On Sept. 18, 2008, China's State Council published much-anticipated Implementing Regulations for the Labor Contract Law (the “Regulations”). The Regulations offer clarity on several issues arising from the Labor Contract Law (the “LCL”) enacted at the start of the year, but fall short of providing elucidation on others, notably a rule limitation that employers may only sign an employee for two fixed-term contracts before the employee is allowed to enter an open-term contract. (Please also refer to our previous advisory on the LCL and its impact on business.)
By cross-referencing the Regulations with the LCL, we have noted important adjustments and clarifications that employers must be aware of to effectively handle employment contracts and their execution in China. Significant addendums addressed in this advisory include:
- Applicability extension to partnerships and foundations
- Performance and sanction for branches to directly conclude employment contracts
- Open-term contracts
- Employee transfer
- Failure to conclude written labor contract and expiration of contract
- Probation period
- Liquidated damages and training period
- Staffing agencies and fines
We also highlight issues arising from the LCL itself that remain unclear.
Applicability extension to partnerships and foundations
The Regulations provide that partnerships and foundations are deemed as employers in consideration of the LCL.1 This clarification eliminates any potential loophole in the LCL itself, which originally defined employers as “enterprises, individual economic organizations, non-enterprise private entities and other entities.”2
Performance and sanction for branches to directly conclude employment contracts
Per the Regulations, if the primary place of performance of an employment contract differs from the employer's place of establishment, then the requirements of the place of performance take precedence in governing minimum wage, severance, labor protection, working conditions and protection from occupational hazards. The requirements of the place of establishment can be used if obliging a higher standard and if both parties agree.3 Such local requirements vary; Shanghai's, for example, are interpreted to prescribe different rules that apply to foreign nationals.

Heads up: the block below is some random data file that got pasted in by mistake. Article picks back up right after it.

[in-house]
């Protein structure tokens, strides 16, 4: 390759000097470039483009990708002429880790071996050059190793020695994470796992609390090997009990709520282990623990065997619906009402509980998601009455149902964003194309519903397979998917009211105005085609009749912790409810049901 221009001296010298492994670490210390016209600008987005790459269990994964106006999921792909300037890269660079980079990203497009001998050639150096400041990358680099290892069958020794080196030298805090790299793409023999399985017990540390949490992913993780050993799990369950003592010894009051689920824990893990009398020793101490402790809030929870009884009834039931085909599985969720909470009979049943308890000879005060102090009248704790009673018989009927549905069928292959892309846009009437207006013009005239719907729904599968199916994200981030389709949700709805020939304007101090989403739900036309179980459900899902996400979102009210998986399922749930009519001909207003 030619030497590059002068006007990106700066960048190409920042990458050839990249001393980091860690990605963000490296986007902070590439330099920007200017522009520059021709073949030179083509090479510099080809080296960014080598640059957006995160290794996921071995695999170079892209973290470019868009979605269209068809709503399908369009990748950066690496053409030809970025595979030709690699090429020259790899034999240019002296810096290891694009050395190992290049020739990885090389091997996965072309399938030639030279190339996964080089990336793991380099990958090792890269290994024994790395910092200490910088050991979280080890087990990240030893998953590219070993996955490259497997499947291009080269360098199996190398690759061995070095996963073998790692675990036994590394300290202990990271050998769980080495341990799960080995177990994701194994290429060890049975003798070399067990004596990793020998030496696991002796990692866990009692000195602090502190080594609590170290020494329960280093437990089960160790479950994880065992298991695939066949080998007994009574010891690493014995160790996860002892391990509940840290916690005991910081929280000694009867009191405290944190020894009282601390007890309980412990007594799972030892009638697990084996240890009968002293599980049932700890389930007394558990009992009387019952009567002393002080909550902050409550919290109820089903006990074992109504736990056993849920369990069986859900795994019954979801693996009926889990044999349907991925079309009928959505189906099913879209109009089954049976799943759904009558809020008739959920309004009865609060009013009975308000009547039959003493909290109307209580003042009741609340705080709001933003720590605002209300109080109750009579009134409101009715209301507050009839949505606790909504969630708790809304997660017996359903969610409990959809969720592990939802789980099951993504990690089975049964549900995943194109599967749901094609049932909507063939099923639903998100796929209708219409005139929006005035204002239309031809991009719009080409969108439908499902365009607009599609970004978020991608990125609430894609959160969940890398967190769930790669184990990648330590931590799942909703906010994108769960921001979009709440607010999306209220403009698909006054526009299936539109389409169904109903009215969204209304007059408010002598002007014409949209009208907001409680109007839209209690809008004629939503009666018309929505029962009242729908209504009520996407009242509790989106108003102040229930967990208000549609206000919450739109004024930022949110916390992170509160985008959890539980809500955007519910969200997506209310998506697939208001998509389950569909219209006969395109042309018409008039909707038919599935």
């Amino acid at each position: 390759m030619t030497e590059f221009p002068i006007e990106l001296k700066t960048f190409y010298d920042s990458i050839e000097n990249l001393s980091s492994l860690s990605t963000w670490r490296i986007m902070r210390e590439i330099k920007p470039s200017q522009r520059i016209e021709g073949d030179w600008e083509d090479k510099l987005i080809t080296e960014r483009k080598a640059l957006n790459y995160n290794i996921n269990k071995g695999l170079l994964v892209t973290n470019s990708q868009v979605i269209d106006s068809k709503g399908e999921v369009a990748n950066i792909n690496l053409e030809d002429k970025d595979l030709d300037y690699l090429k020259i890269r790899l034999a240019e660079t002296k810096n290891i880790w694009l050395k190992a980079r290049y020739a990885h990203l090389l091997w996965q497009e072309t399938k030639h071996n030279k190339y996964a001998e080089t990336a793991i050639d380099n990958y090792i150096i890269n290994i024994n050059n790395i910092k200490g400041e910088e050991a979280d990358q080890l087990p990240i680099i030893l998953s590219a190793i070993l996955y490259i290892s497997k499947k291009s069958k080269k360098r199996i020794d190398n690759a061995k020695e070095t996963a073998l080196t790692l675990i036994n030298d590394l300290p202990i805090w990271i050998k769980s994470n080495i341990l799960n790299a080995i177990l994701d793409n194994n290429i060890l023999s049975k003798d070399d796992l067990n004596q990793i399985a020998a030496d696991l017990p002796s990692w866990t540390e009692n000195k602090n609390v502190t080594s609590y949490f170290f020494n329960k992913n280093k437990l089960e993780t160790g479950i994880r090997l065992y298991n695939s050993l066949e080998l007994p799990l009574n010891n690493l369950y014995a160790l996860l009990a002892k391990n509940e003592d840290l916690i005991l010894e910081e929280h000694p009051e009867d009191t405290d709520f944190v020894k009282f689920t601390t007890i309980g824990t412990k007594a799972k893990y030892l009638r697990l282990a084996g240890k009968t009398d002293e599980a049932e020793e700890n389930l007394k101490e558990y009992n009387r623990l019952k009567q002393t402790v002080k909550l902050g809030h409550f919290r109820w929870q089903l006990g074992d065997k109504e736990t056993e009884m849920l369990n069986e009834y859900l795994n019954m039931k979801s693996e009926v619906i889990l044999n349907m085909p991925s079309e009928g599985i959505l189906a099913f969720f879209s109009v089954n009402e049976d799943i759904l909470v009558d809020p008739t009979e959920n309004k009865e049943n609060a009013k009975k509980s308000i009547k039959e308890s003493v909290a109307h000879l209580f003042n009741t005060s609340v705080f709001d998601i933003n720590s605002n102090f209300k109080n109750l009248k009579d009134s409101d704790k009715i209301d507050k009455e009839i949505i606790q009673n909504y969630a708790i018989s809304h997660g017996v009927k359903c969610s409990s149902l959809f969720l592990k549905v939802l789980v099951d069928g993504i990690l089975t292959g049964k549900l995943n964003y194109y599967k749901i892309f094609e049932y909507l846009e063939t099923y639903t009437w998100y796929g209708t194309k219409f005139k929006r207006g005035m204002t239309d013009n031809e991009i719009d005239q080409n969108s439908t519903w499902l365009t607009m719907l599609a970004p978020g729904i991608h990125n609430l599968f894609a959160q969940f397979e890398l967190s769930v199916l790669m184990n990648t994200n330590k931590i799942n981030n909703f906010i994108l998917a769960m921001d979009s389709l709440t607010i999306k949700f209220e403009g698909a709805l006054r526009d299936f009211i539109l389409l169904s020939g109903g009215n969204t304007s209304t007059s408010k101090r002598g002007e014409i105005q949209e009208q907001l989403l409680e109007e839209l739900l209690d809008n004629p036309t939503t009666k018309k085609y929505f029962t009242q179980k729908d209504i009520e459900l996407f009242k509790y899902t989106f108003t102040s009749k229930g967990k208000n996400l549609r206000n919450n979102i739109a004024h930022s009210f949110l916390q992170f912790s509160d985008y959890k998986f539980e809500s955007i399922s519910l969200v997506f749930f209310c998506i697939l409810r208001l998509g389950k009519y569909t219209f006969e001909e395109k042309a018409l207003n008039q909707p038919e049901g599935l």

Further, licensed branches now have express authority to enter employment contracts without going through their parent entity. Unlicensed branches are likewise permitted to conclude direct contracts if so authorized by their parent entity.4
The Regulations stipulate that if an employer and worker do not conclude a written contract within one year, an open-term contract is deemed to have been entered. This one-year period of continuous employment commences on the initial date of service.5 The LCL provides that if an employee works an uninterrupted term of ten years then, at the employee's proposition, the employer is obligated to enter an open-term contract with the employee. Here also, the initial date of service is deemed as commencement and includes time prior to the LCL's effecting (Jan. 1, 2008).6
Of particular relevance and remaining uncertainty is that, under the LCL, an employer is limited to entering two fixed-term contracts with an employee. At expiry of a second fixed-term contract, the employer is obligated to enter an open-term contract with the employee. This means that entering a second fixed-term contract (renewal of the first) is, in effect, comparable to signing an open-term contract.
The LCL provides narrow exceptions where, (a) an employee did not satisfy the conditions of employment during the probation period or, (b) an employee seriously violates company policy.7 The Regulations fail to elucidate further and therefore, we recommended that employers monitor an employee's performance carefully during his/her first term.
The Regulations provide that the original commencement date is preserved and that continuous time worked under the original employer is unremitting in a case where, for reasons not attributable to the employee, the employee is transferred to a new employer. However, the “clock” resets if the original employer pays severance to the employee at the time of transfer.8
Failure to conclude written labor contract and expiration of contract
If a worker refuses to sign an employment contract within the initial month of service, the employer may terminate him/her without notice or severance so long as the employer compensates the worker for service provided.9
Likewise, if a worker refuses to enter an employment contract after the first month, the employer may terminate but in such case, must pay severance.10 If after one month a contract has not been entered, here the “double salary” rule of the LCL is realized and the employer must pay double salary to the worker, with commencement of service being calculated from the first day of service after the end of the first month and extending until the day before either (a) a contract is entered or, (b) the day before termination of the employee.11 The Regulations markedly lack instruction for a circumstance where, after commencing work, an employer and worker fail to agree on the terms of a contract.
Also clarified is that severance must be paid for contracts that have durations dependent upon completion of a project.12 For general severance calculations, “monthly wage” is defined as the average monthly wage of the employee for the 12 months preceding termination and includes any monetary remuneration (salary, bonuses, allowances, etc.).13